I have 'borrowed' the following from Mr Reg Keys' website. Reg Keys' son Tom was pointlessly sent to Iraq and killed. If you'd like to do a bit more than just wear a poppy on Remembrance Sunday, then keep your eyes and ears open for news of the military families campaign and help in any way you can to hold the murderers to account. Here's a clue; many of them were last seen indulging in careerism and arcane rituals around the Westminster district.
Speaking on the programme UK Leaders Live (1 May 2005) Tony Blair demonstrated that he did not know exactly how many British forces personnel have been killed in Iraq.
'You have the figures' he said to the questioner, then added, 'between 70 and 80.' When asked why he had not met the families of those killed he implied that he had.
'85 forces personnel have been killed in Iraq' said Reg Keys, 'plus two suicides. Which of those young people has Blair forgotten about? Has he forgotten Tom Keys, my own son? Has he forgotten Gordon Gentle, Simon Murray, Russell Aston, whose parents have stood beside me in my campaign to bring justice through the ballot box?
'Don't worry Mr Blair - you may have forgotten these names, but we, their families, have not. And we have not forgotten your name, and nor will we ever forget the unique role you played in causing their deaths.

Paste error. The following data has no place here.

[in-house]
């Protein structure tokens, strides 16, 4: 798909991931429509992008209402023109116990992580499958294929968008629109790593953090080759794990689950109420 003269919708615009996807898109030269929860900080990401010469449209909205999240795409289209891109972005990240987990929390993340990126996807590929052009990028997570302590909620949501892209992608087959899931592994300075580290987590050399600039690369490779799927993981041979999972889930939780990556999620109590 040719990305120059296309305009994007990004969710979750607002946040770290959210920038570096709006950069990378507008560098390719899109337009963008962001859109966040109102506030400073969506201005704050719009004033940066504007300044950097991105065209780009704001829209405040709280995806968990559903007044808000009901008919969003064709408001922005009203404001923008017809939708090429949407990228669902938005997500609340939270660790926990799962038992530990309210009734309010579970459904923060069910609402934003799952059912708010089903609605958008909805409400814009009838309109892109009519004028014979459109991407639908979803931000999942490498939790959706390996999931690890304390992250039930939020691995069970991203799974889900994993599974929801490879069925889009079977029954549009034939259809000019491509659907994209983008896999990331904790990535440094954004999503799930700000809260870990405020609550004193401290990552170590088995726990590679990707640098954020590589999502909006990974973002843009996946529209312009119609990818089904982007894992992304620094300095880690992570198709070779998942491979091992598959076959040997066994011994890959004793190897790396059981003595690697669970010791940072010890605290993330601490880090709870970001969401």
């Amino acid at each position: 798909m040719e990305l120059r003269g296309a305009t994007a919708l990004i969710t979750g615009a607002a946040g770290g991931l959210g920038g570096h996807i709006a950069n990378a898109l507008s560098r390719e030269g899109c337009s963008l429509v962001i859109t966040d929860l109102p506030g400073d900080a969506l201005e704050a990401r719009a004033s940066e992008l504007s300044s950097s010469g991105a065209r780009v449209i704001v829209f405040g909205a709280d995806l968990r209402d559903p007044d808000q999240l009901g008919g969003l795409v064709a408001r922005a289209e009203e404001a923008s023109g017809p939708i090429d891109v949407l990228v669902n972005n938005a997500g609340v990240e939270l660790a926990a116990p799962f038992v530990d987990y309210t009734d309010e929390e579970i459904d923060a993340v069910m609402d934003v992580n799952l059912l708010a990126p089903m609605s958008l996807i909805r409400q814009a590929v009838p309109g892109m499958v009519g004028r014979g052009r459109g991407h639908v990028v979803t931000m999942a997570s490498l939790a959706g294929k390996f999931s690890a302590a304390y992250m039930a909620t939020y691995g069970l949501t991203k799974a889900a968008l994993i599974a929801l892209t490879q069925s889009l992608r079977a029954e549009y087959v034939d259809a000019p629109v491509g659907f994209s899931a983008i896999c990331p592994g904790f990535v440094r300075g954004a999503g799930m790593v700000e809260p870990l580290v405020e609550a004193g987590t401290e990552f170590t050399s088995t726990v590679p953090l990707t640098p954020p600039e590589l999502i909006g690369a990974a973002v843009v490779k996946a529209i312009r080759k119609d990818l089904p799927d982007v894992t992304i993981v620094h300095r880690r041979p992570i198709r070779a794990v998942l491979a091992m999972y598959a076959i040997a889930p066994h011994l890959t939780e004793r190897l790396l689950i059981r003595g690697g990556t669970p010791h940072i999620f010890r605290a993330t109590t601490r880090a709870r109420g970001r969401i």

'I am horrified that you do not know the exact number of those British troops killed on your orders. I once wrote to you and asked how you could sleep at nights. Now we know - it's because you don't think about those who paid with their lives for your illegal invasion of Iraq. You don't even know how many of them there are.
'And to go on air without bothering to find out, at a time when your credibility, integrity and respect for the law is under unprecedented international scrutiny, is absolutely staggering.
'You do not have the courage to meet the families of the dead. You imply you have met them which you have not, except briefly, together, after the memorial service in 2002, when you were extremely uncomfortable and ill-at-ease. One day you will have to meet us, in person or in court, and till that time, I trust that you will often meet the nameless and uncounted dead in your dreams, as we, their parents, do.'
by Reg Keys 1st May 2005
Or you could address some past injustices instead. Better still, do both.